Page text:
Byline: Matthew Russell Lee of Inner City Press at the UN: News Analysis
FEC/Burma Shave series - 1st (June 26), 2nd, 3rd, 4th, last
UNITED NATIONS, July 25 -- As news of the currency exchange losses the UN accepted in Myanmar belatedly spreads, legislators in many donor countries which responded to the UN's appeals for Cyclone Nargis humanitarian assistance are preparing a demand that the "stolen" aid money be returned by the Than Shwe government. Meanwhile, the UN cannot or will not provide basic information about how much of the donated money it exchanged into devalued Foreign Exchange Certificates. Two weeks ago, Inner City Press requested this figure from the UN Development Program, which handles UN system finances, but beyond an admission that UNDP buys FECs through the Myanmar Foreign Trade Bank, no dollar figure has provided.
Nor has the UN Office for the Coordination for Humanitarian Assistance provided any figures. Rather, OCHA's acting spokesperson called Inner City Press to insist that OCHA's John Holmes admitted a loss, but not an "extraordinary" loss, as DPA reported in a story noting Inner City Press' work for the last month on the issue. Inner City Press at OCHA's request dropped "extraordinary" from the quote, despite not receiving any proof. The UN's Humanitarian Coordinator in Myanmar Dan Baker, who previously on camera told Inner City Press that there are few to no losses, now admits there are some -- but claims that some unquantified percentage of material is bought outside of Myanmar. Where are the numbers?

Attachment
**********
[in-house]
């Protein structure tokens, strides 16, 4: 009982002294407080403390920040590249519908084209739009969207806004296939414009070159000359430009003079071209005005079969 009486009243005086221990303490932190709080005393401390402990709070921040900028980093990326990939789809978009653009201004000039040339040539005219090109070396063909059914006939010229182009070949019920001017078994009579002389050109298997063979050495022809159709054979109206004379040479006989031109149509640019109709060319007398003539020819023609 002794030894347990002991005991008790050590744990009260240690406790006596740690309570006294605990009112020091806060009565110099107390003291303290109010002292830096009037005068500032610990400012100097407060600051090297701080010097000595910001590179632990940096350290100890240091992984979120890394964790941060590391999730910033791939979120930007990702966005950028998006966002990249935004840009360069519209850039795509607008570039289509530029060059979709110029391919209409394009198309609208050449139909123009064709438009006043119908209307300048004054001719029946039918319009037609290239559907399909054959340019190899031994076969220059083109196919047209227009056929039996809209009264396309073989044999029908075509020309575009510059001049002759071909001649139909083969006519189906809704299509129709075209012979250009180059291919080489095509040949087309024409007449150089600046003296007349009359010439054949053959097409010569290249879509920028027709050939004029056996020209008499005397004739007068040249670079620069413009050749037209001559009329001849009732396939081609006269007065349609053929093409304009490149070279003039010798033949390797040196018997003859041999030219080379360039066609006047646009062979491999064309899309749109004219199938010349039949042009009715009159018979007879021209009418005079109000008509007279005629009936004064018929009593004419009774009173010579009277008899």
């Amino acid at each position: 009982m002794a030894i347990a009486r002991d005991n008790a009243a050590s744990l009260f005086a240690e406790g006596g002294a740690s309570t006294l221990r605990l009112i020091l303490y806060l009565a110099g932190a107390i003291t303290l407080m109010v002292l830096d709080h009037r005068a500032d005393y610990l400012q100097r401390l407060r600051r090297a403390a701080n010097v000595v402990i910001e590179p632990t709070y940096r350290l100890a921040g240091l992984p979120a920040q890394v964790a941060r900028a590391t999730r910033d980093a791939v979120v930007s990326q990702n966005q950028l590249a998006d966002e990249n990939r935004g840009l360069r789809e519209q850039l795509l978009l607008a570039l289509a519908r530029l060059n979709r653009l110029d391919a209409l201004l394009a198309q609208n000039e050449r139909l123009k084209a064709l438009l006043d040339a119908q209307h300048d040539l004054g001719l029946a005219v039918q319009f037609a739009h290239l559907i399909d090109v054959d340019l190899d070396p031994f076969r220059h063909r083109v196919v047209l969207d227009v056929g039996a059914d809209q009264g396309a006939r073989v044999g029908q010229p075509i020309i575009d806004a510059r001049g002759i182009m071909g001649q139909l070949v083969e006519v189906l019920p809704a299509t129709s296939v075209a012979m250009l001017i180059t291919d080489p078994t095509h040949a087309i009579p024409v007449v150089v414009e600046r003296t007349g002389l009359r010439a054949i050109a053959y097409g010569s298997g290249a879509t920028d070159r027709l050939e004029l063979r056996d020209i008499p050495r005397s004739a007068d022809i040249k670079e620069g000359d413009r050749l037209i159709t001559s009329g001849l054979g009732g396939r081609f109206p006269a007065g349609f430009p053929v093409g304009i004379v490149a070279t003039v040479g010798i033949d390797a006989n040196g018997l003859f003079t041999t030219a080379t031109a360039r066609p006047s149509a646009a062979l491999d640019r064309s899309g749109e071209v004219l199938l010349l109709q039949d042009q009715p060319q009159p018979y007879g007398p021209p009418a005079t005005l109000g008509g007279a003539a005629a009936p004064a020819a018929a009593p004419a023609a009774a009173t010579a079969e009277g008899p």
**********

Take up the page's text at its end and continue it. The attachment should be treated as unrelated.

At Friday's noon briefing at the UN in New York, Inner City Press asked Ban Ki-moon's spokesperson Michele Montas for the second straight day for numbers of how much the UN converted into FECs, and how much was lost. Video here. Ms. Montas again deferred until a July 28 appearance by OCHA's John Holmes. Since OCHA asked for $200 million and then $300 million for Myanmar, and has been asked about this issue by Inner City Press for more than two weeks, not having basic numbers now is inexplicable. Expect this, too, to be raised by legislators from donor and neighboring countries.
Even before Cyclone Nargis, much of the UN system in Myanmar was accepting a 15% loss in converting dollars to FECs. But word has reached Inner City Press, and UNDP has as noted refused to respond, that UNDP in its so-called micro-finance program accepted an even worse exchange rate. Back on June 26, Inner City Press reported that the UN through UNDP "paid dollars to Myanmar's government, and got local currency back at an artificially low official exchange rate." UNDP has still not provide information about how much money it converted through FECs, and at what rate. On July 25, Inner City Press put the question directly to UNDP Administrator Kemal Dervis, who responded that "I don't answer questions in the hallway" and that he might hold a press conference at the end of summer. Far too late, most would think. Watch this site. And this --